If you are going to be listening to your users, and observing their behavior to derive insights then you will need a new set of tools that go beyond normal market research. It’s likely that you’re going to need to adjust the culture of the whole organisation to be more customer centered. This may take some time but is almost always worth it.
Tools to listen
This really highlights the overlap between social media and new product development based on end-user centred design. A practical focus for your company could be to run through 3 steps when you start getting into social media:
The first step is to diagnose exactly where you are up to across the organisation in terms of your online presence.
The second step is to identify the key goals that you want to achieve using social media. Think in terms of consumer engagement, increased sales and/or increased customer retention.
And the third thing to do is to set priorities in terms of online presences and particular websites or web tools that are going to use.
Getting these 3 things sorted is going to help start off your brand down the track of building a conversation rather than a cacophony where only one side is talking.
Note: This post was dictated into my iPhone while having a coffee at one of the hidden cafes in Melbourne’s cobbled side-streets. It was transcribed in the UK by a virtual assistant from elance and the photo was taken by a local Melbourne DJ.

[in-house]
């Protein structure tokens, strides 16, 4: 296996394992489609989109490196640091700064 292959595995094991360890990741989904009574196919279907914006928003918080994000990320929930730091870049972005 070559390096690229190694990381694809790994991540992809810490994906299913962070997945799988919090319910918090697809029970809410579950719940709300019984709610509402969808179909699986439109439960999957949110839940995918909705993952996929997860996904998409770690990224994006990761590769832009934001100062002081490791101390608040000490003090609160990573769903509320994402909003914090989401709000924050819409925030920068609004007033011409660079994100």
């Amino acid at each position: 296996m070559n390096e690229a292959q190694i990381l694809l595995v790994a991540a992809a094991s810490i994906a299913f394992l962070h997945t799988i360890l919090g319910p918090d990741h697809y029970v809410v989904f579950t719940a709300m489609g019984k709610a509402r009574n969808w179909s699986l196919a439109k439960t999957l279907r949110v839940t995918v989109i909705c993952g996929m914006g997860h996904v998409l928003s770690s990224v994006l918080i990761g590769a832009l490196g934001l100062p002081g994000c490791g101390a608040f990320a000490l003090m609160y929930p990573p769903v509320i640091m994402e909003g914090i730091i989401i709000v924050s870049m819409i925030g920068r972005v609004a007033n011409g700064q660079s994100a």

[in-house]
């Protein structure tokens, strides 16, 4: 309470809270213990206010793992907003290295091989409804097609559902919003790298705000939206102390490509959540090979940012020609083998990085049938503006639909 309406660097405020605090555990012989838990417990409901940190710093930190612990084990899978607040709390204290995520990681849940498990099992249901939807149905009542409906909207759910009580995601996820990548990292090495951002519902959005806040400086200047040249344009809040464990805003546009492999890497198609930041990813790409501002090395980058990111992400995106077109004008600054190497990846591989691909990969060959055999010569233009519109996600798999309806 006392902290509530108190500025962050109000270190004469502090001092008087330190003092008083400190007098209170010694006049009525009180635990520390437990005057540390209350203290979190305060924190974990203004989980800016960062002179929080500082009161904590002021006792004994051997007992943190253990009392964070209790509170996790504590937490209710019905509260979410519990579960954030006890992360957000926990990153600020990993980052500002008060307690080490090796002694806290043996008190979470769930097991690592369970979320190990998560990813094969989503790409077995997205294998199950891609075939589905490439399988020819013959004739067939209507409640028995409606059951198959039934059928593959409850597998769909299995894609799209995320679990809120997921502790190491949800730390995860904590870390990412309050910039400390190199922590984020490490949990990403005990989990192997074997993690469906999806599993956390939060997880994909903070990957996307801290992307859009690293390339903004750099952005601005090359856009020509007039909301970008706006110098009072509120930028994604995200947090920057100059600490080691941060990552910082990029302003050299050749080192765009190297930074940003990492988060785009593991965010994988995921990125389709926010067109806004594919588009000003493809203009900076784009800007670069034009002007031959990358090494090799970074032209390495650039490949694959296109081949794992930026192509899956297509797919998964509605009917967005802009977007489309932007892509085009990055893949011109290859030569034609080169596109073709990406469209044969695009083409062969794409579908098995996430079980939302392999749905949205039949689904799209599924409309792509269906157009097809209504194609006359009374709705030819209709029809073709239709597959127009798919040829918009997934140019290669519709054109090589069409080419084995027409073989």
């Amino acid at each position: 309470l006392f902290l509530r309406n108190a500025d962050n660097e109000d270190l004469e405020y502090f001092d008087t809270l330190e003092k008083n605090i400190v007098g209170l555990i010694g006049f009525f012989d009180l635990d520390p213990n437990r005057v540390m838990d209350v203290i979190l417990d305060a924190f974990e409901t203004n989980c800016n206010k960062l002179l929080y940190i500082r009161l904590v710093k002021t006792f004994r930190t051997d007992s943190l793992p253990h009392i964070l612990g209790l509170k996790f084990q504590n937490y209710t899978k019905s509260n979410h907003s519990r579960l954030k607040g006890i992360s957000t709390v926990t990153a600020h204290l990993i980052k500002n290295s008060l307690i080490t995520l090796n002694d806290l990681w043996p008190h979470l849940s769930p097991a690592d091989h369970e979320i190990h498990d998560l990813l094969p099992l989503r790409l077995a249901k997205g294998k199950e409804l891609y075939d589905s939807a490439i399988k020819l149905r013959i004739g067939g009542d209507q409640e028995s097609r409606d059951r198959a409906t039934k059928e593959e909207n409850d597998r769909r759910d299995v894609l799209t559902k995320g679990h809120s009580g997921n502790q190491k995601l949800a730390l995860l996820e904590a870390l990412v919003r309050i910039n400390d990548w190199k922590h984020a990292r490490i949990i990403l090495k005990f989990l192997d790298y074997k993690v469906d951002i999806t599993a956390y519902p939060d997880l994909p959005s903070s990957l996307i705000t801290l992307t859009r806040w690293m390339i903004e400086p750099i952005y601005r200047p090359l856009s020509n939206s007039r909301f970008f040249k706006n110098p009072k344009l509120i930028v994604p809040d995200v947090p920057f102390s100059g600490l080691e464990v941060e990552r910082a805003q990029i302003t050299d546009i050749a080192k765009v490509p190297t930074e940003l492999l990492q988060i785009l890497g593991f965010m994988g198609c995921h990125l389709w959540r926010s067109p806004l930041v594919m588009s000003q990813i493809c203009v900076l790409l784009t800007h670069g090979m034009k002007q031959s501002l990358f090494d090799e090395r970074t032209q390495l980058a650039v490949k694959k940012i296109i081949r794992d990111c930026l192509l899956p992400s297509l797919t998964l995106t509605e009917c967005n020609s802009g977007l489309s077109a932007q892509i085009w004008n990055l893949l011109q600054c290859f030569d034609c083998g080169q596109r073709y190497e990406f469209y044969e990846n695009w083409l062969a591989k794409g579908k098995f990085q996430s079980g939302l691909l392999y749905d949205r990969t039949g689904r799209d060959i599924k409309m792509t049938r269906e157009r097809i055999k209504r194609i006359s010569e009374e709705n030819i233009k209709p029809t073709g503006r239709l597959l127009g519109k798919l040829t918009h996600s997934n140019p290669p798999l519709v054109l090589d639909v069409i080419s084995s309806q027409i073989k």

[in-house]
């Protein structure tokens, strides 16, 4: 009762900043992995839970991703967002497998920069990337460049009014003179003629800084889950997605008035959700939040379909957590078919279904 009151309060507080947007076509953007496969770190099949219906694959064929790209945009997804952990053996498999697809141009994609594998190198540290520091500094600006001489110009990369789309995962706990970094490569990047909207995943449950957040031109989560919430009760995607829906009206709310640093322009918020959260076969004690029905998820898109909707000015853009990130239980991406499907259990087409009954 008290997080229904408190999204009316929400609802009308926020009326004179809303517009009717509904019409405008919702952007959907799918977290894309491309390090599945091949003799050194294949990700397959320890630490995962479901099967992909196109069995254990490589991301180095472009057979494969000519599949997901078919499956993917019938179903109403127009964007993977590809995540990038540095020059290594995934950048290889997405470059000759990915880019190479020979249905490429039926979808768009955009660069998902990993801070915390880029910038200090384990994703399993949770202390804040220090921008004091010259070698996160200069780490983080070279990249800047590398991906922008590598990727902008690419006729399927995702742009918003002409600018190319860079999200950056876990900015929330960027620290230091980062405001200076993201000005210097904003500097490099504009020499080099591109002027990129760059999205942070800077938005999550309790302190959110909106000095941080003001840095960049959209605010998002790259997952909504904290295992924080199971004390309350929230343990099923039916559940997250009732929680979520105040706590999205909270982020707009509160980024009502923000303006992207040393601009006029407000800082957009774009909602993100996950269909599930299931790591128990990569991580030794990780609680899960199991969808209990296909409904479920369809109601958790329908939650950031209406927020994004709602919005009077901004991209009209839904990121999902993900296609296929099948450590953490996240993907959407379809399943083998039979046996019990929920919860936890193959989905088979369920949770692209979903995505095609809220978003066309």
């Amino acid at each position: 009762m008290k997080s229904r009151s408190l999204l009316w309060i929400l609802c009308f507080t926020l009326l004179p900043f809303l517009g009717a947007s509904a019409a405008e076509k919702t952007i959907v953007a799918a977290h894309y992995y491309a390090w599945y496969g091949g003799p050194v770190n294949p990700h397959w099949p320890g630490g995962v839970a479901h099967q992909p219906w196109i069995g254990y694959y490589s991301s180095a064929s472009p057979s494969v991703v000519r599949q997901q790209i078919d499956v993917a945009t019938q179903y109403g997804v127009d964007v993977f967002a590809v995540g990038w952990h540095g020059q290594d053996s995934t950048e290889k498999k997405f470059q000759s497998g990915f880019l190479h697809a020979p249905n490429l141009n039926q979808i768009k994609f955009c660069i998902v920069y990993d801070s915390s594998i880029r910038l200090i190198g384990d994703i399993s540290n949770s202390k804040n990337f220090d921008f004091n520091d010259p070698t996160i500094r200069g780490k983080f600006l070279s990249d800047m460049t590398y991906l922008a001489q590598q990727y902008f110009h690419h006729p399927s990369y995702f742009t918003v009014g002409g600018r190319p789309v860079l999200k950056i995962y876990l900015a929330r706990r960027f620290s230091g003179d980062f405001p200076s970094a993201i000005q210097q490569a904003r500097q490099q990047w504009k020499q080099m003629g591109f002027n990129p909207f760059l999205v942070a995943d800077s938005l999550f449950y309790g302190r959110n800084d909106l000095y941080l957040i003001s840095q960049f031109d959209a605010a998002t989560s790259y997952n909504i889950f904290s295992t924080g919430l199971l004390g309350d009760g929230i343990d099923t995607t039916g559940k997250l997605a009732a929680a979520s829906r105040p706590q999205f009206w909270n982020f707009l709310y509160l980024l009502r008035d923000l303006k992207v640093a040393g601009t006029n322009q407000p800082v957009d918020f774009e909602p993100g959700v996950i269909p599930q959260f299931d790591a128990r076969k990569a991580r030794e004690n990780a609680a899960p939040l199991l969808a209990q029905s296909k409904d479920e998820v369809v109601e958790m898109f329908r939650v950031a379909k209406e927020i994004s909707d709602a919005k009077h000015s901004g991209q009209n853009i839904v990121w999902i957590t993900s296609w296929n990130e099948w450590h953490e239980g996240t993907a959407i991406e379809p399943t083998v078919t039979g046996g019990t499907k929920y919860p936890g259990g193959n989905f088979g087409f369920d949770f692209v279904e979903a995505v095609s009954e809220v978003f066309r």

Marketing and design a very different mindsets and professions. I’m guessing that both your company’s marketing and your design probably sucks. But then again so does everyone else’s. It’s been driven to blandness by a combination of focus groups that couldn’t “get” your new idea, repeated changes from your management team, internal squabbles and old ideas left over from a time when advertising spend equalled market success. But maybe there is an even deeper problem…
The difference between marketing and design isn’t obvious. They’re different professional disciplines but the real difference is in the mindsets that they bring to approaching a problem.
Design thinking was cool in the 1990s and early 2000s. There were a lot of conferences talking about how important a “design mindset” was to business problems. I was lucky enough to be close to the center of this explosion in creativity within business.
The UK Design Council ran a great conference in 2007. Even years later, the presentations still make powerful listening.
Your business case for investing in design will include both qualitative and quantitative evidence. This blog focuses on the economics of innovation so we won’t spend to much time on qualitative arguments like case studies, war stories and theoretical arguments. Instead, the focus is on ways that you can make a compelling financial and economic business case for design.